What I’m interested is the new (IMHO more idiomatic?) creation of the iterator:

impl PhoneBook {
    /// Iterator of notifiers for name, sorted by preferability.
    fn notifiers_iter(&self, name: &str) -> impl Iterator<Item = LePoke> {
        let contacts = self.book.get(name).expect("missing contact").clone();
        self.notifiers.iter().filter_map(move |notifier| {
            if let Some(contact) = contacts.get(&notifier.get_name()) {
                Some(LePoke {
                    notifier: notifier,
                    contact: contact.clone(),
                })
            } else {
                None
            }
        })
    }
}

This works, but the contact.clone() irritates me so I presume I’m doing something wrong™. Is there a more idiomatic way that doesn’t clone everything all the time?

Another approach that I like even more (the naming of LePoke in the other example illustrates my frustration of even naming that concept :slight_smile:) is to return closures (I tried before and failed but got it working this time):

impl PhoneBook {
    /// Iterator of notifiers for name, sorted by preferability.
    fn notifiers_iter<'a>(
        &'a self,
        name: &str,
    ) -> impl Iterator<Item = impl FnOnce(&'a str) -> Result<(), Error>> {
        let contacts = self.book.get(name).expect("missing contact");
        self.notifiers.iter().filter_map(move |notifier| {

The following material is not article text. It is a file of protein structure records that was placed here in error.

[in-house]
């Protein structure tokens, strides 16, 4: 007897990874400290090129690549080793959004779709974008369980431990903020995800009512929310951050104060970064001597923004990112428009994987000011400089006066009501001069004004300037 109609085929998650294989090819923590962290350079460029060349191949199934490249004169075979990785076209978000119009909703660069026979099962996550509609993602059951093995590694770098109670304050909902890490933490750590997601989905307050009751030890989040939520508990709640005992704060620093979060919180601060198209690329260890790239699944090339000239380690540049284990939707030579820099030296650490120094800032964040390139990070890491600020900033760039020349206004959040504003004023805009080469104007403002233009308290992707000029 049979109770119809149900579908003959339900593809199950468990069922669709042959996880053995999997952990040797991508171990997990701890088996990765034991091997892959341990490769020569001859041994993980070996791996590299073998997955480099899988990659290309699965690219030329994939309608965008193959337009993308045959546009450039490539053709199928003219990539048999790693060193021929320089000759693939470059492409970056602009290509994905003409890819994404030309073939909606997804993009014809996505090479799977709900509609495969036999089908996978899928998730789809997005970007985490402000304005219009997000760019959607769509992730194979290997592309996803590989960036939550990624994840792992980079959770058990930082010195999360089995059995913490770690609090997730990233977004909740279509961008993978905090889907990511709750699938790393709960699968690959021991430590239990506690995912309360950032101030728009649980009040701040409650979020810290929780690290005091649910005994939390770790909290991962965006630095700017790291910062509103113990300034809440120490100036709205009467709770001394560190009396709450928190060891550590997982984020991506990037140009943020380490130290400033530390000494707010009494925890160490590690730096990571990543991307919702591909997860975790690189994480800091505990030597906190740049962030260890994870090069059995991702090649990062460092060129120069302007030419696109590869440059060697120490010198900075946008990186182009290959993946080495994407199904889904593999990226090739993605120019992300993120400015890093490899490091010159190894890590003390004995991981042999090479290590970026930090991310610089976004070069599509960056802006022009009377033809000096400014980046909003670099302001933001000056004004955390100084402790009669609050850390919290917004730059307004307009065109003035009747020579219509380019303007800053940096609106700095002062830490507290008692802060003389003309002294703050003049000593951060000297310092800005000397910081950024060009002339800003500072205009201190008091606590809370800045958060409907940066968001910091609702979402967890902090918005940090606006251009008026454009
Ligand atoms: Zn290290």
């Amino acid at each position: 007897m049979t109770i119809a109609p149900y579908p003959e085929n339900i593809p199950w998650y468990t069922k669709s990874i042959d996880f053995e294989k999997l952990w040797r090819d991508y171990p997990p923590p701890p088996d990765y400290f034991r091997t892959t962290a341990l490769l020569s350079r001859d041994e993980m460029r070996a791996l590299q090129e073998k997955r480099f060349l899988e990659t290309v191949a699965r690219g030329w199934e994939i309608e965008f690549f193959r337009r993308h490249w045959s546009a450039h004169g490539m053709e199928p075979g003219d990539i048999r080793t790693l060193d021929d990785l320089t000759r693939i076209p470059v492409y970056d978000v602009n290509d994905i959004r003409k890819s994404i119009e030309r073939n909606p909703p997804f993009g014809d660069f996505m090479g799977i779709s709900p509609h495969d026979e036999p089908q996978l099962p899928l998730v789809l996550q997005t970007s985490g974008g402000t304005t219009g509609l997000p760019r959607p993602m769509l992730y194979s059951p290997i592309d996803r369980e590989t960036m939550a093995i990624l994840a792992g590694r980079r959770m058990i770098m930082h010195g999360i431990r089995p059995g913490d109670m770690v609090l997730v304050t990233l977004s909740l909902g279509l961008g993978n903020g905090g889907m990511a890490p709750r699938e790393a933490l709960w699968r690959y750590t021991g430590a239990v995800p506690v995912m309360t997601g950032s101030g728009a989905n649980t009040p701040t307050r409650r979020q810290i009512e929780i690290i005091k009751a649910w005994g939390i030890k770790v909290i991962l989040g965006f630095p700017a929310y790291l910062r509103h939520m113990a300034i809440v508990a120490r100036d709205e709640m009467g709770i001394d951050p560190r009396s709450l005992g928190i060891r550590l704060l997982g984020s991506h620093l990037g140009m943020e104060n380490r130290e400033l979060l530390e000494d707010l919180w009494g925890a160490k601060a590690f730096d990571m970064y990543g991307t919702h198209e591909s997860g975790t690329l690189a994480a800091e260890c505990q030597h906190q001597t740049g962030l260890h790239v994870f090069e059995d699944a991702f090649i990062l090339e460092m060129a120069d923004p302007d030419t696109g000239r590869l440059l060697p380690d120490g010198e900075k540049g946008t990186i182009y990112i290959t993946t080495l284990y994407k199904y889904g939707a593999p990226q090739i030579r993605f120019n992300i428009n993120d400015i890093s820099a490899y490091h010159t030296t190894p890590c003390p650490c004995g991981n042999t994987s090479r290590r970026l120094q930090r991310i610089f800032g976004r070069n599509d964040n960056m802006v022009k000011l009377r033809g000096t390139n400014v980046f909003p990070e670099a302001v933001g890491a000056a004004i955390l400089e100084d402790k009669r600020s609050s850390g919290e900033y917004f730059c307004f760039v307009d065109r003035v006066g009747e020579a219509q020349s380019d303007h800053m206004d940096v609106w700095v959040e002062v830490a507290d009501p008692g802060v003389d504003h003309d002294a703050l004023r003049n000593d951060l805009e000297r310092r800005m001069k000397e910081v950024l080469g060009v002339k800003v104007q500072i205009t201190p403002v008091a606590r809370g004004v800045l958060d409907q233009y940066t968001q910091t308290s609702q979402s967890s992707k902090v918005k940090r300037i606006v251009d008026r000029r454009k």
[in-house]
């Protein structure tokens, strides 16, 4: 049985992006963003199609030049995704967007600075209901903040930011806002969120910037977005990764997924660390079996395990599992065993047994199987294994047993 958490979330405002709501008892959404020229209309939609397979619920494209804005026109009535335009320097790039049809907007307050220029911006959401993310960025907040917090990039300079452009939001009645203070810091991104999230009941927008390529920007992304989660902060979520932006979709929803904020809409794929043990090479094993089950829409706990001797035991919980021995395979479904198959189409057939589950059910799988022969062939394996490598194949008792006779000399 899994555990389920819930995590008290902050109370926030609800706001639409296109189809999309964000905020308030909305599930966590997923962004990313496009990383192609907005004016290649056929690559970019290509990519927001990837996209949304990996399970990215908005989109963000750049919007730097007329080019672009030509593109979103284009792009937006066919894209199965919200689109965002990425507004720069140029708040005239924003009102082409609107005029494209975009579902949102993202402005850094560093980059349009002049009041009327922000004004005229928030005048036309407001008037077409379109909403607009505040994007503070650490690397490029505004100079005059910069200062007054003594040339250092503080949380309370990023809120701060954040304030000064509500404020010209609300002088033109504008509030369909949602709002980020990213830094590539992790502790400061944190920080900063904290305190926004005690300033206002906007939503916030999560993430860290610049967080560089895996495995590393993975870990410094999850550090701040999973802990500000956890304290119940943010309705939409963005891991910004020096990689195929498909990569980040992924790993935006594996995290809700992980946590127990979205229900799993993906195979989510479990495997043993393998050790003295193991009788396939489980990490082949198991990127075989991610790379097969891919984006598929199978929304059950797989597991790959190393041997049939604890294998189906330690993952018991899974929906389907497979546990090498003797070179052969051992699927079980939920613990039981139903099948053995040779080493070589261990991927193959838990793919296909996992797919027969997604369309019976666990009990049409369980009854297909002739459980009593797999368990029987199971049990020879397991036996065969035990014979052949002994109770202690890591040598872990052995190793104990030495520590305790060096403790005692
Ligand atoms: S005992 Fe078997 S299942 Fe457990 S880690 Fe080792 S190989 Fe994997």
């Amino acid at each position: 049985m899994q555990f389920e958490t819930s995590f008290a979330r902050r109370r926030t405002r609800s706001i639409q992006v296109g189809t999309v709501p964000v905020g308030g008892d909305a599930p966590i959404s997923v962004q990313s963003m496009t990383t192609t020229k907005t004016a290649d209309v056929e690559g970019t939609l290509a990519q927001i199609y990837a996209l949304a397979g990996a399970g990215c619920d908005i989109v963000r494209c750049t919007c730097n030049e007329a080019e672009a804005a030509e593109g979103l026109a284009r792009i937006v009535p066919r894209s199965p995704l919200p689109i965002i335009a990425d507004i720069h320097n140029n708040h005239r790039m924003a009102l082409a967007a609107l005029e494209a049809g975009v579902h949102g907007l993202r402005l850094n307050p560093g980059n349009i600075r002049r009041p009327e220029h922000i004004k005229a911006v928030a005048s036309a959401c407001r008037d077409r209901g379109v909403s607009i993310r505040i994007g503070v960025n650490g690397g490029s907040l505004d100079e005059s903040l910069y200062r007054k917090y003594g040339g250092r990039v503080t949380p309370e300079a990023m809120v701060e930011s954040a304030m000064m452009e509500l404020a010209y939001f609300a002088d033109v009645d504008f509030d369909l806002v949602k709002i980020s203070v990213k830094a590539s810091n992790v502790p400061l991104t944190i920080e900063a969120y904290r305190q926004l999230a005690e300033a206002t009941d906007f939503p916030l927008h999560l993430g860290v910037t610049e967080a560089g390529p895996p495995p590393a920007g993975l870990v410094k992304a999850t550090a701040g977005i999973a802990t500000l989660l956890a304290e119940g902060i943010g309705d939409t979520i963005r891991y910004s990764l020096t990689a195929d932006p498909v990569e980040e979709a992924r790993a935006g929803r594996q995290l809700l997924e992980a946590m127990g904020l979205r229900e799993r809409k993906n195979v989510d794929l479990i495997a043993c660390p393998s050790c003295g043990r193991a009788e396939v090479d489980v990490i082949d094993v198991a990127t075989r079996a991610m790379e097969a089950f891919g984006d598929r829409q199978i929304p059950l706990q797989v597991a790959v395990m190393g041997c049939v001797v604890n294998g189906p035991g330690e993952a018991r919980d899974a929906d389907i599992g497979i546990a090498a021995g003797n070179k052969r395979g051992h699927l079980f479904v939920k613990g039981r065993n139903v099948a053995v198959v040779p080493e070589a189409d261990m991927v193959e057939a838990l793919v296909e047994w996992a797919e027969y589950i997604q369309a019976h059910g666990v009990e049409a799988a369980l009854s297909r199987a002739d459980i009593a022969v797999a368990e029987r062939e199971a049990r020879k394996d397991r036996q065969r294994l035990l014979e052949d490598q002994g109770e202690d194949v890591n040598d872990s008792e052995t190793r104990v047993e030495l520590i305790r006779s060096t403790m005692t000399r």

if let Some(contact) = contacts.get(&notifier.get_name()) {
                let contact = contact.clone();
                Some(move |text| notifier.notify(&contact, text))
            } else {
                None
            }
        })
    }
}

But again, the clone() and all the moves vex me…am I doing something wrong here? Having to put let contact = contact.clone(); into an own line also looks weird to me…


I’m also happy to accept general bike shedding on the linked Gist. :slight_smile: Overall I’m rather baffled on how much effort it takes to do basic operations on basic data structures (Vec/HashMap). In Python that’s be like 5 lines of code…am I complicating my own life by using dynamic dispatch?


#7

You want to borrow the contact from self, which means LePoke would need a lifetime parameter and borrow. Then, you need to express that the returned iterator borrows from self like so:

fn notifiers_iter<'a>(&'a self, name: &str) -> impl Iterator<Item = LePoke<'a>> + 'a { ... }

But the gist is you want the iterator have + 'a to indicate that it’s borrowing from self borrowed for the same lifetime.


#8

Sorry for being lazy, but could you point me to where this syntax is explained/Introduced? I know stuff like the plus sign when I’m describing boundaries in generics but having them standalone is something I don’t remember ever seeing? Is it a special case or am I just reading it wrong?


#9

To be honest, my impression is that impl trait docs are a bit scant now - I think I picked up on most of the things by seeing the various github issues around the impl trait feature.

You might be familiar with (trait) object bounds, ie Box<SomeTrait + 'a> or Box<SomeTrait>, which is Box<SomeTrait + 'static> in fully expanded form. You can think of impl trait being a parallel to that.


#10

Vitaly, thank you so much – a lot of dots were connected in this thread! It sent me on a tangent around lifetimes where I found another forum post of yours that helped me tremendously (type variance :|) so thank you very much for all the help!